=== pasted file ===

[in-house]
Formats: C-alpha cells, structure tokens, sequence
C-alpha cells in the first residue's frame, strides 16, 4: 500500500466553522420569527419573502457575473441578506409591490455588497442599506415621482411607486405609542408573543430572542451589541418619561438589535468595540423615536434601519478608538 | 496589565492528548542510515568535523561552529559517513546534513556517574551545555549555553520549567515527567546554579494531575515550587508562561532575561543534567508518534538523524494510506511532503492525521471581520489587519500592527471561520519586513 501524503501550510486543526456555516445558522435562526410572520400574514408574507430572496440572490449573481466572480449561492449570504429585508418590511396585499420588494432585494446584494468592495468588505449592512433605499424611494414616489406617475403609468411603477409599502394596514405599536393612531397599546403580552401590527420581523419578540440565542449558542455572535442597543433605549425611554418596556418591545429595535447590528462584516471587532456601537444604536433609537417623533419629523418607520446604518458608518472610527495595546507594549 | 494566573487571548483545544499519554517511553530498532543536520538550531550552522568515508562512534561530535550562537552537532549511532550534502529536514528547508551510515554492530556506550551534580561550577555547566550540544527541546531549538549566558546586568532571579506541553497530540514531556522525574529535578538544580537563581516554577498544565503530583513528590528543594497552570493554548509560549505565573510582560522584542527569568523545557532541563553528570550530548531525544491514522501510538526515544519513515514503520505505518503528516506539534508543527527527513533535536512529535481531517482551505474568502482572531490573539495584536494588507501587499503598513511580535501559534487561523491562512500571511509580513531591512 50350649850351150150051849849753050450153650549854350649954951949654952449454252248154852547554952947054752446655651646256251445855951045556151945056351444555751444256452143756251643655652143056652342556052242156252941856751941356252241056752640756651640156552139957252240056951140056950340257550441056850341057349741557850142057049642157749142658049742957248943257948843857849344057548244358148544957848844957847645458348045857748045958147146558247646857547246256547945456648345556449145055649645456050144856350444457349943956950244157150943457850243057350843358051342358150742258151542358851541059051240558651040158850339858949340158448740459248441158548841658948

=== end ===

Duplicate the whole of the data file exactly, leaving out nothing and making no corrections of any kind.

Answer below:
[in-house]
Formats: C-alpha cells, structure tokens, sequence
C-alpha cells in the first residue's frame, strides 16, 4: 500500500466553522420569527419573502457575473441578506409591490455588497442599506415621482411607486405609542408573543430572542451589541418619561438589535468595540423615536434601519478608538 | 496589565492528548542510515568535523561552529559517513546534513556517574551545555549555553520549567515527567546554579494531575515550587508562561532575561543534567508518534538523524494510506511532503492525521471581520489587519500592527471561520519586513 501524503501550510486543526456555516445558522435562526410572520400574514408574507430572496440572490449573481466572480449561492449570504429585508418590511396585499420588494432585494446584494468592495468588505449592512433605499424611494414616489406617475403609468411603477409599502394596514405599536393612531397599546403580552401590527420581523419578540440565542449558542455572535442597543433605549425611554418596556418591545429595535447590528462584516471587532456601537444604536433609537417623533419629523418607520446604518458608518472610527495595546507594549 | 494566573487571548483545544499519554517511553530498532543536520538550531550552522568515508562512534561530535550562537552537532549511532550534502529536514528547508551510515554492530556506550551534580561550577555547566550540544527541546531549538549566558546586568532571579506541553497530540514531556522525574529535578538544580537563581516554577498544565503530583513528590528543594497552570493554548509560549505565573510582560522584542527569568523545557532541563553528570550530548531525544491514522501510538526515544519513515514503520505505518503528516506539534508543527527527513533535536512529535481531517482551505474568502482572531490573539495584536494588507501587499503598513511580535501559534487561523491562512500571511509580513531591512 50350649850351150150051849849753050450153650549854350649954951949654952449454252248154852547554952947054752446655651646256251445855951045556151945056351444555751444256452143756251643655652143056652342556052242156252941856751941356252241056752640756651640156552139957252240056951140056950340257550441056850341057349741557850142057049642157749142658049742957248943257948843857849344057548244358148544957848844957847645458348045857748045958147146558247646857547246256547945456648345556449145055649645456050144856350444457349943956950244157150943457850243057350843358051342358150742258151542358851541059051240558651040158850339858949340158448740459248441158548841658948